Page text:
Phil Jackson’s Bulls Didn’t Respect Don Nelson, Mike D’Antoni’s Small Ball

NBA Finals Rematches

The Chicago Bulls and their Tex Winter-created Triangle offense was their bread and butter.

Guided by head coach, Phil Jackson, Michael Jordan, Scottie Pippen, Horace Grant, Dennis Rodman, Toni Kukoc, B.J. Armstrong, Steve Kerr, Ron Harper and many others prospered within the triangle.

Because the triangle was so superior to many, apparently other NBA coaches like Don Nelson and Mike D’Antoni’s small ball concepts were perceived as inferior to the Bulls according to basketball historian, Roland Lazenby.

Appearing on the Scoop B Radio Podcast, Lazenby shared more.

Check out our Q&A below:

Brandon ‘Scoop B’ Robinson: Yes. I think that’s interesting. My stepfather himself was a musician and I played saxophone for a little while. What I’ve learned about music is that the conflict of bonding and the conflict of people’s egos and the concept of talent and everybody knowing their role in a particular band definitely ties into the roles that people play like players on a basketball court.

Roland Lazenby:
The whole flow of the thing. That’s why George Mumford who was Dr. J’s roommate at UMass, back in the 70’s was the team psychologist for the Bulls with Jordan and later with the Lakers with Shaq and Kobe. George is not only one of my dear friends but he is a mentor. Because he is the Zen Master to Phil Jackson. He would a great guy to have on your show sometime. But he was the guy who did all the meditations and all the mindfulness and all the sorting out relationships with those Bulls and Lakers teams. And they all had an immense respect for him. And George was just such a guy that got me thinking of terms of flow and that was the fun part about those Phil Jackson teams. Sometimes Phil was known more for what he didn’t say than for what he said and some of the people who worked with him for a while, usually not his players, but the PR people would think it, the people who were the butt of his actions. I always felt that Phil was full of s–t a lot of times, but there was a – there was an important thing about that. Doc Rivers meditates. That’s how he can cope with all the stress of coaching in the NBA with everything required. And you see that more and more. George Mumford works with all kinds of people, he speaks to the mind of the athlete and it really is – there are things that Phil did and Phil could be a real pain in the butt. But he also did things that elevated the game. And a lot of the mindfulness stuff he did by bringing in George and relying heavily on Tex Winter and the Triangle which was a read offense. It was a complicated way, but once everybody got settled into it, and sometimes it took some time. But once they did, it was really empowering to the players. And there are other ways to do that today, the game has moved on from the Triangle. It’s an old, old offense. Even though Phil was less than perfect, he was a primary figure in an extraordinary era for the game and for popular culture. Jordan became such a figure. That was important to him and it was more important to the culture.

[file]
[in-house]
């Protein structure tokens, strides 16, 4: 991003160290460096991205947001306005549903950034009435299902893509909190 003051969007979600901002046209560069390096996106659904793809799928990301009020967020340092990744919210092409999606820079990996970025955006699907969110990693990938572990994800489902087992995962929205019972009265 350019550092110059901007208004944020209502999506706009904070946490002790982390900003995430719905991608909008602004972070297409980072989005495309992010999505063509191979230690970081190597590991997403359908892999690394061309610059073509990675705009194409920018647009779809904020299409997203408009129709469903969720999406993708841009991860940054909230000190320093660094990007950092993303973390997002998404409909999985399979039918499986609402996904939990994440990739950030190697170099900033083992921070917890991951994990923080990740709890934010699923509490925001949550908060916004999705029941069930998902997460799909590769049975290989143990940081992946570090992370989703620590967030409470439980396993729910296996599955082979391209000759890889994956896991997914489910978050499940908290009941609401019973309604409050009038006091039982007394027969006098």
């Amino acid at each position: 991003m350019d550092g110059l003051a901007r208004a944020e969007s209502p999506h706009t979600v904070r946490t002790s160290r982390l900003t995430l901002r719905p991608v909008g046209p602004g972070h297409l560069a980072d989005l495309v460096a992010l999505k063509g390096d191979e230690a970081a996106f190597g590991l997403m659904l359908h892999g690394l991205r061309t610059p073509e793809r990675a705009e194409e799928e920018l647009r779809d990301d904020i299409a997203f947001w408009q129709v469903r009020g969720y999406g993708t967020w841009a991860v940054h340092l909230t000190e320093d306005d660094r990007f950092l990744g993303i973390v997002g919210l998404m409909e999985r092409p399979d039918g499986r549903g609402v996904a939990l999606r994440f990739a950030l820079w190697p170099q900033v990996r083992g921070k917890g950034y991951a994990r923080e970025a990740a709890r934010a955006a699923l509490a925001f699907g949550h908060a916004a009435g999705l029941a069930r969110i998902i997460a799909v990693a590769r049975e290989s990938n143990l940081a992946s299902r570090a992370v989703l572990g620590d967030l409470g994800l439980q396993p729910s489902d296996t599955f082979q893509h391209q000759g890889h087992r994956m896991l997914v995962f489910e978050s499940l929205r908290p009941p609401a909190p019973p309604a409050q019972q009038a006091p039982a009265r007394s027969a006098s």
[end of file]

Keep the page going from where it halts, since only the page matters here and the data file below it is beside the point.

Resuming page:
Brandon ‘Scoop B’ Robinson:
Yeah! I think that’s interesting. Because I think in the era in which we live in where everyone is focusing on mental health and just channeling the mind and more, I just think it’s interesting with the All-Star game in 2020, we now recognize the iconic team that is the Chicago Bulls. You know, you saw Phil Jackson burning sage and people thinking it was marijuana smoke. You saw how Phil Jackson used the media to get players’ attention. Imagine Phil Jackson coaching the Bulls in this era…that would be VERY interesting to watch.

Roland Lazenby:
I’m not sure, that is something I hadn’t thought about. But having Phil today in the League – you know they used to laugh at Don Nelson the coaching staff on the Bulls. They used to laugh at Don Nelson and Mike D’Antoni and all those guys that wanted to play up-tempo. Tex’s phrase was, “You can hurry to a butt whippin’!” Those Bulls and Lakers teams made their living off of controlling tempo and stovin’ your head in with what they did. They would spread the floor in the half court, particularly in the playoffs, all kinds of tricks – just shred opposing teams. They obviously ran a secondary or controlled break. They didn’t want to turn down baskets when somebody gave ‘em especially when they had their pressure defense going but, they were not a team to just go out and like just throw the tempo to the wind. They wanted to control everything. They laughed. They said guys like D’Antoni and Don Nelson win a lot of regular season games but when it came to playoff basketball, they could just never get it done. Lack of focus.